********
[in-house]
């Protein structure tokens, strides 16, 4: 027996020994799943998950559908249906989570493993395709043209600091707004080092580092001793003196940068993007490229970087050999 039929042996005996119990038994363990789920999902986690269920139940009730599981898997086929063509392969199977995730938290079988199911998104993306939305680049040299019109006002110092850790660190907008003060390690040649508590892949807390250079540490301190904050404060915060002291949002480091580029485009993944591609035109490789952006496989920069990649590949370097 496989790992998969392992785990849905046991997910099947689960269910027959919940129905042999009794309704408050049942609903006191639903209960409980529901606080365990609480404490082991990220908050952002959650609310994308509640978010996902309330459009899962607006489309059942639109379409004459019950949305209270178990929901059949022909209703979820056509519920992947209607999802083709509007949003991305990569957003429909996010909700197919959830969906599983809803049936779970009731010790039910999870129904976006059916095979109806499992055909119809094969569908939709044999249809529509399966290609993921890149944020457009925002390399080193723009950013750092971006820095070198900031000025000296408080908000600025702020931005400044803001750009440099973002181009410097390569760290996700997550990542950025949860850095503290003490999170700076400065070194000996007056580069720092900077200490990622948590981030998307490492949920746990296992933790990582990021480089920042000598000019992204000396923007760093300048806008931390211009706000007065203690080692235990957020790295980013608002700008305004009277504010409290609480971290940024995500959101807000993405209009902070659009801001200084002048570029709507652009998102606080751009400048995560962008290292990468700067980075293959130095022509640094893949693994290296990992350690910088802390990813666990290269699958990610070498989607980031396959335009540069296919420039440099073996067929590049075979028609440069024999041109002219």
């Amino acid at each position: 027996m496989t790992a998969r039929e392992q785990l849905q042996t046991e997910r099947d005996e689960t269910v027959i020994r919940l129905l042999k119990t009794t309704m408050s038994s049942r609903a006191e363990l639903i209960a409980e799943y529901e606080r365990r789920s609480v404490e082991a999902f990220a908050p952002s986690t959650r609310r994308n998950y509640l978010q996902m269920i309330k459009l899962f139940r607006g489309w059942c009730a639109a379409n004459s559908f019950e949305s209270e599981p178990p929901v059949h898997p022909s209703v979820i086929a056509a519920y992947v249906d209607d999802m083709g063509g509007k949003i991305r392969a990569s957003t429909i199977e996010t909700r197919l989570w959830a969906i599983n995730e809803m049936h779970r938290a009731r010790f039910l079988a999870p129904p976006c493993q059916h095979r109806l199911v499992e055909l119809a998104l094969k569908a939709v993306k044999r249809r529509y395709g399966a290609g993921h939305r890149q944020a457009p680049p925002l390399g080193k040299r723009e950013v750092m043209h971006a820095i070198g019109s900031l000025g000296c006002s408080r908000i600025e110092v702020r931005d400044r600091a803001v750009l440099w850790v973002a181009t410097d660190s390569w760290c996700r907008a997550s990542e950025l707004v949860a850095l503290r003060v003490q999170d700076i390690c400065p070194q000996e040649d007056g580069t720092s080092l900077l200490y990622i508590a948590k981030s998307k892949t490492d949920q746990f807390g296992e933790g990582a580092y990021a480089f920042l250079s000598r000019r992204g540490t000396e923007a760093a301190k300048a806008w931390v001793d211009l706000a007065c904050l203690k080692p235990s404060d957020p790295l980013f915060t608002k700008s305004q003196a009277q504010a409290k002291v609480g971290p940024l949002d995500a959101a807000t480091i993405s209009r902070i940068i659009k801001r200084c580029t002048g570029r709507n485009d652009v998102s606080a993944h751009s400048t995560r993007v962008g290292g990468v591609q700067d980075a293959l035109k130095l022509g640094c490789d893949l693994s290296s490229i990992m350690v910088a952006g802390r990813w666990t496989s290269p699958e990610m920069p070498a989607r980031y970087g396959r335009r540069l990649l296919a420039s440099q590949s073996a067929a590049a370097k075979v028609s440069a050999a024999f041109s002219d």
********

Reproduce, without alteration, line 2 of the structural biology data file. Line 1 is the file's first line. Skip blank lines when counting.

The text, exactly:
């Protein structure tokens, strides 16, 4: 027996020994799943998950559908249906989570493993395709043209600091707004080092580092001793003196940068993007490229970087050999 039929042996005996119990038994363990789920999902986690269920139940009730599981898997086929063509392969199977995730938290079988199911998104993306939305680049040299019109006002110092850790660190907008003060390690040649508590892949807390250079540490301190904050404060915060002291949002480091580029485009993944591609035109490789952006496989920069990649590949370097 496989790992998969392992785990849905046991997910099947689960269910027959919940129905042999009794309704408050049942609903006191639903209960409980529901606080365990609480404490082991990220908050952002959650609310994308509640978010996902309330459009899962607006489309059942639109379409004459019950949305209270178990929901059949022909209703979820056509519920992947209607999802083709509007949003991305990569957003429909996010909700197919959830969906599983809803049936779970009731010790039910999870129904976006059916095979109806499992055909119809094969569908939709044999249809529509399966290609993921890149944020457009925002390399080193723009950013750092971006820095070198900031000025000296408080908000600025702020931005400044803001750009440099973002181009410097390569760290996700997550990542950025949860850095503290003490999170700076400065070194000996007056580069720092900077200490990622948590981030998307490492949920746990296992933790990582990021480089920042000598000019992204000396923007760093300048806008931390211009706000007065203690080692235990957020790295980013608002700008305004009277504010409290609480971290940024995500959101807000993405209009902070659009801001200084002048570029709507652009998102606080751009400048995560962008290292990468700067980075293959130095022509640094893949693994290296990992350690910088802390990813666990290269699958990610070498989607980031396959335009540069296919420039440099073996067929590049075979028609440069024999041109002219």